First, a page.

Also extinct http://www.bit-tech.net/news/bits/2010/06/14/linux-irc-daemon-trojan/1, and the repositories nor the official site was infected, only an external mirror.

haqking
April 13th, 2012, 08:56 PM
LOL that is also a proof of concept rootkit that only effects kernel 2! http://ipsecs.com/web/?p=277
And no it's not in the wild, since it requires you to manually download, and go through complex installation procedures to install, so it's not really a danger to anyone, failing to meet all of my criteria. Very interesting though, tell me if you find any more interesting stuff ;)


I'd be curious about the keyloggers, I haven't found any dangerous ones in the wild.


Also extinct http://www.bit-tech.net/news/bits/2010/06/14/linux-irc-daemon-trojan/1, and the repositories nor the official site was infected, only an external mirror.

well in the wild usually refers to viruses (due to propogation), keyloggers and rootkits and other malware can still effect a Linux box, i could go off and install a keylogger on a linux box right now, so still valid.

And many people are still using kernel 2x (I am on one laptop)

It sounds like you are saying Linux does not suffer from malware and by using Linux you are safe from malware, this isnt true.

Viruses yes (for the moment) but not all malware

0011235813
April 13th, 2012, 09:08 PM
well in the wild usually refers to viruses (due to propogation), keyloggers and rootkits and other malware can still effect a Linux box, i could go off and install a keylogger on a linux box right now, so still valid.

And many people are still using kernel 2x (I am on one laptop)

It sounds like you are saying Linux does not suffer from malware and by using Linux you are safe from malware, this isnt true.

Viruses yes (for the moment) but not all malware
But I'm talking practically here, why on Earth would you go and deliberately install malware? It's really rather unrealistic. My definition of in the wild means that the malware is used as part of the social engineering scams people keep seeming to fall for, or worse still, embeded into web pages as plugins or JavaScript. Not on relatively obscure geek sites, where it clearly states "keylogger" or "rootkit" or whatever.

I'm not saying Linux is immune to malware, and I'm only talking here in terms of executable programs and not web-based threats that could affect Linux.

PS: Saying a threat affects an old kernel version means the malware is extinct. That's like mentioning a piece of malware that only affects XP on a Windows 7 forum!

haqking
April 13th, 2012, 11:32 PM
PS: Saying a threat affects an old kernel version means the malware is extinct. That's like mentioning a piece of malware that only affects XP on a Windows 7 forum!

yeah my bad i forgot everyone here was running the latest kernel, i mean nobody runs a 2.6x kernel anymore do they ;-)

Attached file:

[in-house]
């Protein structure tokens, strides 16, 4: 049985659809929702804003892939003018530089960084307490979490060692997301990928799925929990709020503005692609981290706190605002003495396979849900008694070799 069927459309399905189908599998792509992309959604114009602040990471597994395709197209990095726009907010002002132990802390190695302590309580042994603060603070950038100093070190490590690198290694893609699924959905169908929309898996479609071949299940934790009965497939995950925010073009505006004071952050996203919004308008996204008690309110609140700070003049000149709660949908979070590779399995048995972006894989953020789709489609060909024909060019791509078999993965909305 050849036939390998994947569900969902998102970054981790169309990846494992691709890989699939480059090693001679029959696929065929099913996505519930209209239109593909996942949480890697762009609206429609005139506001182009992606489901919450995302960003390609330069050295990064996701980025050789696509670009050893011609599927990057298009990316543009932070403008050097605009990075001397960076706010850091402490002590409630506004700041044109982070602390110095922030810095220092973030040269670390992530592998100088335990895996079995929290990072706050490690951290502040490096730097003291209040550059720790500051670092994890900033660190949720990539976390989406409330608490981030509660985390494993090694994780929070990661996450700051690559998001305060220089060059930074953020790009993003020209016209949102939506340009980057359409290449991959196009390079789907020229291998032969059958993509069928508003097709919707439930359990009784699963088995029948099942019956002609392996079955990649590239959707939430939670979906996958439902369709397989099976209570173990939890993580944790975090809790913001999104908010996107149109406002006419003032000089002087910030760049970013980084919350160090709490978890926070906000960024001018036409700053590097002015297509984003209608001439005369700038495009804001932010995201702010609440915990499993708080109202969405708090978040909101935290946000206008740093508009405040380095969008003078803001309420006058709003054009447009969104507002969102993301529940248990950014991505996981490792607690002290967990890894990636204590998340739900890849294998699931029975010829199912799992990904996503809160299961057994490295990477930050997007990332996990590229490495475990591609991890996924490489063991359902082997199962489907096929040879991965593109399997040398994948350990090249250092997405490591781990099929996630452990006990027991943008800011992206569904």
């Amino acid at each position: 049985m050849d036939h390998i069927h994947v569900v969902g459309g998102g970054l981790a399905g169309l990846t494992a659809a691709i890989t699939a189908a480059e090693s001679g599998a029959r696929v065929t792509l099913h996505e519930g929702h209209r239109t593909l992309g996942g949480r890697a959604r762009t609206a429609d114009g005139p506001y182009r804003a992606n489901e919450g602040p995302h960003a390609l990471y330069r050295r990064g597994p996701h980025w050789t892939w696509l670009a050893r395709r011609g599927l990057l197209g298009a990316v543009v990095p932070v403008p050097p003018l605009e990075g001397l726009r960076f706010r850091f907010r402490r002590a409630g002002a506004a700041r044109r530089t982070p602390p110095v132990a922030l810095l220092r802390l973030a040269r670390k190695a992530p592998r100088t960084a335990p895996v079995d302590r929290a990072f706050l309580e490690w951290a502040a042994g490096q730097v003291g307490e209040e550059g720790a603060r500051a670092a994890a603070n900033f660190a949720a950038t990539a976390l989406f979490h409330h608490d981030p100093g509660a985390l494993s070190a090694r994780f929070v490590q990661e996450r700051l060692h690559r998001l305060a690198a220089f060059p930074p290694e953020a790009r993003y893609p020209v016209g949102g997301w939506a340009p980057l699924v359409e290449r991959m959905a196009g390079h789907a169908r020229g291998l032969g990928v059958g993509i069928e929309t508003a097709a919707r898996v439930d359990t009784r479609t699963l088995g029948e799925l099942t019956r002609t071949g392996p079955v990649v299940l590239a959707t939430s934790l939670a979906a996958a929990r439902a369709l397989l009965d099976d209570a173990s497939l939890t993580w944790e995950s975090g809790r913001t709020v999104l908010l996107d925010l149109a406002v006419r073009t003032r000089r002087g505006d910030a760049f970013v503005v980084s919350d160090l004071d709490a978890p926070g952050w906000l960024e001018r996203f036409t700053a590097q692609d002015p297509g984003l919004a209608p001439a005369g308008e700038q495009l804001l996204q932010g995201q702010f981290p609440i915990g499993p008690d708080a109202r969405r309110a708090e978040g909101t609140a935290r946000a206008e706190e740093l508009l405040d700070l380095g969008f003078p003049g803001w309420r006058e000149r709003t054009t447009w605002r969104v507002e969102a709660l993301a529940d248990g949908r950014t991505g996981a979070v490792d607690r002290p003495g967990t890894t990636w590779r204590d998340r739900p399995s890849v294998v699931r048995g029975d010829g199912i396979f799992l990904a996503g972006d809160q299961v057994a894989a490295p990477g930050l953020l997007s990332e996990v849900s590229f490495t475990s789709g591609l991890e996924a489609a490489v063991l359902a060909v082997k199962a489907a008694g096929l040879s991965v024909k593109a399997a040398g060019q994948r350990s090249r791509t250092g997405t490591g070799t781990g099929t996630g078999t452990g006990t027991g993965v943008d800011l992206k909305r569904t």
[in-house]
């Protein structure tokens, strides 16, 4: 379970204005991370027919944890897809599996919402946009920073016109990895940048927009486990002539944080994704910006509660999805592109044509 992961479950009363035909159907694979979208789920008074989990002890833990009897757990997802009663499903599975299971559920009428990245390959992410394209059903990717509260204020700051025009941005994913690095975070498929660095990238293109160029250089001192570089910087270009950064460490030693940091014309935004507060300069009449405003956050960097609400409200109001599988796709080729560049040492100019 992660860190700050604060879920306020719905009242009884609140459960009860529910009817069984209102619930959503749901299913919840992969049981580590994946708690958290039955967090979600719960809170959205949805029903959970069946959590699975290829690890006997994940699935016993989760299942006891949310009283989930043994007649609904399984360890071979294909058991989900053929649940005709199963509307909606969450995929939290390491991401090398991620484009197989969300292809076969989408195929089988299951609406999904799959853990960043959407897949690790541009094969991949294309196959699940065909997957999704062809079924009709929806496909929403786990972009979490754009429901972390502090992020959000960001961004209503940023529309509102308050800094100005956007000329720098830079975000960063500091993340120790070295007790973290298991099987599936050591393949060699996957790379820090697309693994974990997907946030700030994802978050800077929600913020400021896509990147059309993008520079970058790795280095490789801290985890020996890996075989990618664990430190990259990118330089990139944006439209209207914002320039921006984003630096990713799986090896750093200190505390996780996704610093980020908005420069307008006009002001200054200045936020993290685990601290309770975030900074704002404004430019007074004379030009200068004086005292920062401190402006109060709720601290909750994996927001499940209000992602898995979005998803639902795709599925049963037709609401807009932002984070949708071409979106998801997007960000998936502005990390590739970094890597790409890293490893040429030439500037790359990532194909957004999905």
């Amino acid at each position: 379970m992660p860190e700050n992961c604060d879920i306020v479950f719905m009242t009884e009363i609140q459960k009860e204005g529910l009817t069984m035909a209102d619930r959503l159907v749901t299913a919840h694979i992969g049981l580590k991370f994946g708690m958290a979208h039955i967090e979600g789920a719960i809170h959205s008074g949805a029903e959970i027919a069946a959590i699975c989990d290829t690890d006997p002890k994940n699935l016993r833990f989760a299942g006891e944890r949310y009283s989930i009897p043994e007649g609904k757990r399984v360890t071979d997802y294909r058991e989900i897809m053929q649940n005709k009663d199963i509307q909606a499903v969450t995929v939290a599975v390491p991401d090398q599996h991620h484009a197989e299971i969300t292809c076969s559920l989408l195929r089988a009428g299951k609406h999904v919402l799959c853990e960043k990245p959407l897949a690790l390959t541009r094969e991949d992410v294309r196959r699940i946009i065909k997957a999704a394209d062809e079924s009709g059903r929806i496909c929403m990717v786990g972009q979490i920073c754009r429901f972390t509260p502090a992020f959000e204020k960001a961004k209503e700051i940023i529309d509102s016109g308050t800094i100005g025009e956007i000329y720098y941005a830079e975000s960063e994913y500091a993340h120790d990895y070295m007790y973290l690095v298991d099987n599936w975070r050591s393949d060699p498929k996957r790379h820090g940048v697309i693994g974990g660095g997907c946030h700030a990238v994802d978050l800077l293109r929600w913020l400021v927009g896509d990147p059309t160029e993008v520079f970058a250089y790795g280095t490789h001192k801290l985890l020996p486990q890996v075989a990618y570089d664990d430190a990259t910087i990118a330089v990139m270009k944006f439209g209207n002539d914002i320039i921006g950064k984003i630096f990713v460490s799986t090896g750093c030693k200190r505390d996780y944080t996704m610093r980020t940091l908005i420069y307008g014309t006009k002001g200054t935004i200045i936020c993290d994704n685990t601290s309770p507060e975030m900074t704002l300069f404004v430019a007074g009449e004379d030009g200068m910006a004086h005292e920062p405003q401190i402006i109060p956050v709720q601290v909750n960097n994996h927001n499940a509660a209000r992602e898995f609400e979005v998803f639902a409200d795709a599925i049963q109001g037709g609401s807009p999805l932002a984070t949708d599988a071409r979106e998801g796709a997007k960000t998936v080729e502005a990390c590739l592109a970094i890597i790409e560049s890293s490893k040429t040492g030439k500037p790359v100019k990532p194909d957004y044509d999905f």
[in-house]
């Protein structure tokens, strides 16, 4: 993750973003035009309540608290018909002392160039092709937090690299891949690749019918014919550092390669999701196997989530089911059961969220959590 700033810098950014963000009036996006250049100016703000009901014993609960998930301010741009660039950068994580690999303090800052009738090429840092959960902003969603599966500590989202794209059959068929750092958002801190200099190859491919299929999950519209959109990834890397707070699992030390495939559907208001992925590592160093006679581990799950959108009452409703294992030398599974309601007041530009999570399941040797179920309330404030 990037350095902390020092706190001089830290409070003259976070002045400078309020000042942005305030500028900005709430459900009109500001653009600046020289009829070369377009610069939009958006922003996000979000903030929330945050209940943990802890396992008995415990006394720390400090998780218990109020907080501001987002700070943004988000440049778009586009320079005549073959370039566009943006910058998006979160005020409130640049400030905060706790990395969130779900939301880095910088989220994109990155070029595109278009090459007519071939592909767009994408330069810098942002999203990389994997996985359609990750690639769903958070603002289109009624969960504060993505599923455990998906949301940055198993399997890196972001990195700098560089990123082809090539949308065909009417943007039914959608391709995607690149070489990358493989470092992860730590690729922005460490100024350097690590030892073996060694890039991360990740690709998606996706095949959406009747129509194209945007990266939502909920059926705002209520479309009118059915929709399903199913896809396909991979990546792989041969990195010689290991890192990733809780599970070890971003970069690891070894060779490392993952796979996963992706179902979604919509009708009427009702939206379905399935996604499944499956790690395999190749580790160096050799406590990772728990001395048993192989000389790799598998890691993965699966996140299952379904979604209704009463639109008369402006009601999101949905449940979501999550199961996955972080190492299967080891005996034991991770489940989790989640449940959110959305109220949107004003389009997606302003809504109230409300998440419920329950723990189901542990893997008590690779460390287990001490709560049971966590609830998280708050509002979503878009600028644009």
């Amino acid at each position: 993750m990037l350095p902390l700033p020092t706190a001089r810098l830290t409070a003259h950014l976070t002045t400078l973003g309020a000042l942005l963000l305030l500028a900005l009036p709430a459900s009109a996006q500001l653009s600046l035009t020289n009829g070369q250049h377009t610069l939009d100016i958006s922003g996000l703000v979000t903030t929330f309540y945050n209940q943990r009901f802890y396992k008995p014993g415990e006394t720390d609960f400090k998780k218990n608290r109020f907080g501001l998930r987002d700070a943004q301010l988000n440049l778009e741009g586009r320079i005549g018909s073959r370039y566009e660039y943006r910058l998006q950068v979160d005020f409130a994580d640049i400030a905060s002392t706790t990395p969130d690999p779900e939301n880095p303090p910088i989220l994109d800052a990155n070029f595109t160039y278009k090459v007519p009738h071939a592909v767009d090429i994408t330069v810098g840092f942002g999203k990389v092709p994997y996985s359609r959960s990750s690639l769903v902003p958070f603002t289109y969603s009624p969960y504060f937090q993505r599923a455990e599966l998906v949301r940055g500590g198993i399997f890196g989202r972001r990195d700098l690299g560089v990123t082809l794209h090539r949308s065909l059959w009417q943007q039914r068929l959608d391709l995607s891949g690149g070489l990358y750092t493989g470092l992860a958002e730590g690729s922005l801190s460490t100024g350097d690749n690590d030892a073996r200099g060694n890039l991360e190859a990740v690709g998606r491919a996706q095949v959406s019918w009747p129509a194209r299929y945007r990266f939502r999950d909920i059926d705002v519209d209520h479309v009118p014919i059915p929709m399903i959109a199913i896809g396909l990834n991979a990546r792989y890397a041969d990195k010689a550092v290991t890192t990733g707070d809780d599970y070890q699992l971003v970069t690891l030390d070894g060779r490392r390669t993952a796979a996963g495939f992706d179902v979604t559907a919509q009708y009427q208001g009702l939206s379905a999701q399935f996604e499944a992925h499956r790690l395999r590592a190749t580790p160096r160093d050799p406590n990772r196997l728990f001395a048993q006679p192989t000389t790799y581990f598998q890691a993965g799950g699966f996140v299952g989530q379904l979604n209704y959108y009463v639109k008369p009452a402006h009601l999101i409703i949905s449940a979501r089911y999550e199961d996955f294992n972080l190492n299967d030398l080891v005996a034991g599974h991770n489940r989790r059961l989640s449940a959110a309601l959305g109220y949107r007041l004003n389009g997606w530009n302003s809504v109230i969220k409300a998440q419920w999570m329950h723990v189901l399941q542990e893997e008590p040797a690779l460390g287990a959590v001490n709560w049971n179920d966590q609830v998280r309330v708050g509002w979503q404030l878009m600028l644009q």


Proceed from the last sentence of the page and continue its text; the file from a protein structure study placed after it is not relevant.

Anyways im bowing out of this now and upgrading my kernel super quick so im safe....LOL

Peace

Ms. Daisy
April 13th, 2012, 11:58 PM
It's like herding cats trying to argue with you. You originally said that "Some people have tried to make malware for Linux, and they've all failed. It's all either proof of concept and harmless, or extinct." and that simply isn't true. Then you added the caveat "I'm not saying Linux is immune to malware, and I'm only talking here in terms of executable programs and not web-based threats that could affect Linux."

I watched my pen testing instructor NOT fail to write Linux malware and deliver it in an executable & through the browser. It was in no way harmless because it gave the attacker a shell on the victim. It's proof of concept but it's naive to believe that it's only the good guys who can do it.

It's one thing to say that it's unlikely to encounter malware targeting Linux, because it is. I think that we actually agree on that point. It's another thing to say that everyone failed at writing Linux malware, because they did not.

I think I'm weary of this discussion as well. I'll let you have the last word, 0011235813.

Dangertux
April 14th, 2012, 12:28 AM
But I'm talking practically here, why on Earth would you go and deliberately install malware? It's really rather unrealistic. My definition of in the wild means that the malware is used as part of the social engineering scams people keep seeming to fall for, or worse still, embeded into web pages as plugins or JavaScript. Not on relatively obscure geek sites, where it clearly states "keylogger" or "rootkit" or whatever.

I'm not saying Linux is immune to malware, and I'm only talking here in terms of executable programs and not web-based threats that could affect Linux.

PS: Saying a threat affects an old kernel version means the malware is extinct. That's like mentioning a piece of malware that only affects XP on a Windows 7 forum!


Okay someone tagged me in on this one, and I can't resist these kinds of threads, so here we go.

First off, if you want to talk about "out of date kernels" you might want to check your facts. The 2.6 kernel is still the stable kernel for all enterprise class solutions, this includes RHEL , Ubuntu LTS (10.04) , Debian stable etc et al. That means that those systems would be vulnerable. Also -- most code that can be compiled on a 2.6.32x series kernel works just fine on a 3.3 series kernel. The kernel developers actually did something clever this time around and went for reverse compatibility.

Now that you want to talk about "recent" linux malware, let's talk about something that is not extinct. Let's talk about phalanx and it's dozens of clones. You know the rootkit that was found on kernel.org's rig a few months ago? Here...Let me refresh your memory.

http://www.theregister.co.uk/2011/08/31/linux_kernel_security_breach/

For the OP, if you want pay solutions for AV. McAfee makes some decent non-free solutions for linux. Otherwise bit-defender is pretty decent IMO.


Hope this helps.


P.S: A note on FUD since the poster I quoted it threw it around. FUD is the average level of ignorance of the typical Linux desktop user multiplied by the incompetence of most OSS development groups divided by the potential that someone with absolutely no life will find a way to compromise either of the former two.

wacky_sung
April 14th, 2012, 03:11 AM
0011235813 (http://ubuntuforums.org/member.php?u=1505383)

Ms. Daisy